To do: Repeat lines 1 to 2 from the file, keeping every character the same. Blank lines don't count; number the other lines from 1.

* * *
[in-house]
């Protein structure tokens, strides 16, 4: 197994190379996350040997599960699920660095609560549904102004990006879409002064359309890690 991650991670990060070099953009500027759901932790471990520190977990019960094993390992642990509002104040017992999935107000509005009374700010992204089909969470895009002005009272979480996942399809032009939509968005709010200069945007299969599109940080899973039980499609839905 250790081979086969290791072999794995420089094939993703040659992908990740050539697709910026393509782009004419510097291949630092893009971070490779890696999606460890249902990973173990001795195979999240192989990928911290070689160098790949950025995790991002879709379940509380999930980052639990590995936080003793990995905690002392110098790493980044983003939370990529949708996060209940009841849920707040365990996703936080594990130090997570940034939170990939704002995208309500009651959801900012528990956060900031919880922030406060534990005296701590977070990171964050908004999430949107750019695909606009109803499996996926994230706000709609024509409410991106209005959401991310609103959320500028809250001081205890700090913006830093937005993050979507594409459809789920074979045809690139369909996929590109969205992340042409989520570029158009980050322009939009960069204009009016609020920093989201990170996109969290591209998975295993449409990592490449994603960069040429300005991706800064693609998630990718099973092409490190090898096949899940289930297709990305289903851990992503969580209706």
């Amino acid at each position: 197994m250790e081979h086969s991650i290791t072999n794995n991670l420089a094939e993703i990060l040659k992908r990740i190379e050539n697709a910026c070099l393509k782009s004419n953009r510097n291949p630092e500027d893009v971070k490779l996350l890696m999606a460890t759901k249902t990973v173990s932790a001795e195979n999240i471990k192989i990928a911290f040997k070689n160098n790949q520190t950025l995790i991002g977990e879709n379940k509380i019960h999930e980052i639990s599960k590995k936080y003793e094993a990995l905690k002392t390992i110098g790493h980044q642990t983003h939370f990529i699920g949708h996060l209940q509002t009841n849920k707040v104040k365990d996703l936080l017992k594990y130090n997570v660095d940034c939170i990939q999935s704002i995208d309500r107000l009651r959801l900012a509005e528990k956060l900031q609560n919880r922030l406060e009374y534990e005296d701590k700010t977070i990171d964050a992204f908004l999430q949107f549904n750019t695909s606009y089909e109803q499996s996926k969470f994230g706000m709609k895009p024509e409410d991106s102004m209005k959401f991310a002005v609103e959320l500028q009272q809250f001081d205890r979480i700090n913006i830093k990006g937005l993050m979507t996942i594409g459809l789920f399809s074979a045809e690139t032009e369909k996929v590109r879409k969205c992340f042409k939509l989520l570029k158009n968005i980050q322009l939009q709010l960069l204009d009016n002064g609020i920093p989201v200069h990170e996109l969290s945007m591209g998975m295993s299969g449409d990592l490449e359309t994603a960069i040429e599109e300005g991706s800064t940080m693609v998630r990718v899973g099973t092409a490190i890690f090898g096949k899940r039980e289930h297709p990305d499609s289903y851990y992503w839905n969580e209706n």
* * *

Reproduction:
[in-house]
């Protein structure tokens, strides 16, 4: 197994190379996350040997599960699920660095609560549904102004990006879409002064359309890690 991650991670990060070099953009500027759901932790471990520190977990019960094993390992642990509002104040017992999935107000509005009374700010992204089909969470895009002005009272979480996942399809032009939509968005709010200069945007299969599109940080899973039980499609839905 250790081979086969290791072999794995420089094939993703040659992908990740050539697709910026393509782009004419510097291949630092893009971070490779890696999606460890249902990973173990001795195979999240192989990928911290070689160098790949950025995790991002879709379940509380999930980052639990590995936080003793990995905690002392110098790493980044983003939370990529949708996060209940009841849920707040365990996703936080594990130090997570940034939170990939704002995208309500009651959801900012528990956060900031919880922030406060534990005296701590977070990171964050908004999430949107750019695909606009109803499996996926994230706000709609024509409410991106209005959401991310609103959320500028809250001081205890700090913006830093937005993050979507594409459809789920074979045809690139369909996929590109969205992340042409989520570029158009980050322009939009960069204009009016609020920093989201990170996109969290591209998975295993449409990592490449994603960069040429300005991706800064693609998630990718099973092409490190090898096949899940289930297709990305289903851990992503969580209706």